Juvenile DUI in Georgia

Juvenile DUI in Georgia

In some ways, Georgia Juvenile DUI cases operate similarly to adult DUI cases. In the vast majority of DUI cases, juvenile or adult, the offense is classified as a misdemeanor (although there are some exceptions to this). The science (such as it is) is the same, and investigators rely on the same investigative techniques, such as standardized field sobriety testing. This means that a lawyer who understands Georgia DUI law is, in some ways, qualified to handle a juvenile DUI in Georgia. There are, however, some critical differences in the way that Juvenile DUI cases are handled that make it essential to hire an experienced Georgia attorney who understands not only DUI law but also Georgia juvenile law.

The Biggest Difference Between Georgia Juvenile DUI Cases and Georgia Adult DUI Cases

The most important difference between a Juvenile Court DUI in Georgia and an adult court DUI, and the one that affects the case the most is what is called the per se legal limit. Georgia DUI cases are charged either as per se or less safe. A person is usually charged with DUI per se if he or she submits to chemical testing – generally in the form of a state-administered breath test, but potentially also a blood or urine test. That chemical testing gives an indication (with arguable reliability) of the person's blood alcohol concentration or BAC. For adults, the per se legal limit has been set at 0.08 grams, because that is the limit at which the “average” adult is deemed too impaired to drive (again, this is only moderately scientific). The per se legal limit for individuals under 21 (which would, of course, encompass all individuals in juvenile court) is only 0.02 grams. This means that it is incredibly easy for juveniles to get DUI charges, even if they only had a small amount of alcohol or if they are in no way actually impaired. This difference in the per se legal limit is reflected in the Implied Consent warning that is read to individuals under 21:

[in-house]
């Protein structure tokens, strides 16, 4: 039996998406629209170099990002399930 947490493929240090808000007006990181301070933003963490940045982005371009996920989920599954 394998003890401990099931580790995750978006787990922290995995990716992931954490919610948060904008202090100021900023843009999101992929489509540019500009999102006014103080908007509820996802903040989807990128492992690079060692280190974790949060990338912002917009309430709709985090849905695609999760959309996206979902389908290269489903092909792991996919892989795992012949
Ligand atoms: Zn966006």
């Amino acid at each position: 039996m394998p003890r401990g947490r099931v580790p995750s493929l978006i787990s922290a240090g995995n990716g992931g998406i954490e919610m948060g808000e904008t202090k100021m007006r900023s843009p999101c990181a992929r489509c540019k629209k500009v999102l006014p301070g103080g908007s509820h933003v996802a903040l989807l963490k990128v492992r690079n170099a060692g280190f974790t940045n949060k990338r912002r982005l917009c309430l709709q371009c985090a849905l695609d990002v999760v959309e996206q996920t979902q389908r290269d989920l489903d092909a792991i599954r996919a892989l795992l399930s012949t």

“Georgia law requires you to submit to state administered chemical tests of your blood, breath, urine, or other bodily substances for the purpose of determining if you are under the influence of alcohol or drugs. If you refuse this testing, your Georgia driver's license or privilege to drive on the highways of this state will be suspended for a minimum period of one year. Your refusal to submit to the required testing may be offered into evidence against you at trial. If you submit to testing and the results indicate an alcohol concentration of 0.02 grams or more, your Georgia driver's license or privilege to drive on the highways of this state may be suspended for a minimum period of one year. After first submitting to the required state tests, you are entitled to additional chemical tests of your blood, breath, urine, or other bodily substances at your own expense and from qualified personnel of your own choosing. Will you submit to the state administered chemical tests of your blood/breath/urine under the implied consent law?”

This is the biggest difference between an adult court DUI case and a juvenile court case. However, it is far from the only one. Other differences exist at the disposition (sentencing) phase and with the license implications of a juvenile court DUI.

Penalties for a Georgia Juvenile Court DUI Adjudication

Similar to the adult system, most DUIs are classified as misdemeanors. There are exceptions for certain recidivists (individuals who have more than 3 DUIs on their records) and for people who injure others while driving under the influence.

If a child is adjudicated delinquent for a misdemeanor DUI, the judge may order any combination of the following:

  • Probation, which may be supervised or unsupervised;
  • Counseling for the child and/or the parents (including drug or alcohol counseling);
  • Completion of a high school diploma or GED program;
  • Defensive driving or Risk Reduction;
  • Restitution (if applicable);
  • A fine of up to $1,000;
  • Community service; and/or
  • Suspension of your child's driver's license, which may last until your child's 18th birthday, or prevention of your child's ability to get a driver's license until his or her 18th birthday.

Judges frequently order probation in conjunction with other conditions on this list. If the child has significant juvenile history, including at least one felony offense, the judge may also order:

  • Placement in an institution, camp, or other facility;
  • Commitment to the Department of Juvenile Justice; or
  • Up to 30 days in juvenile detention.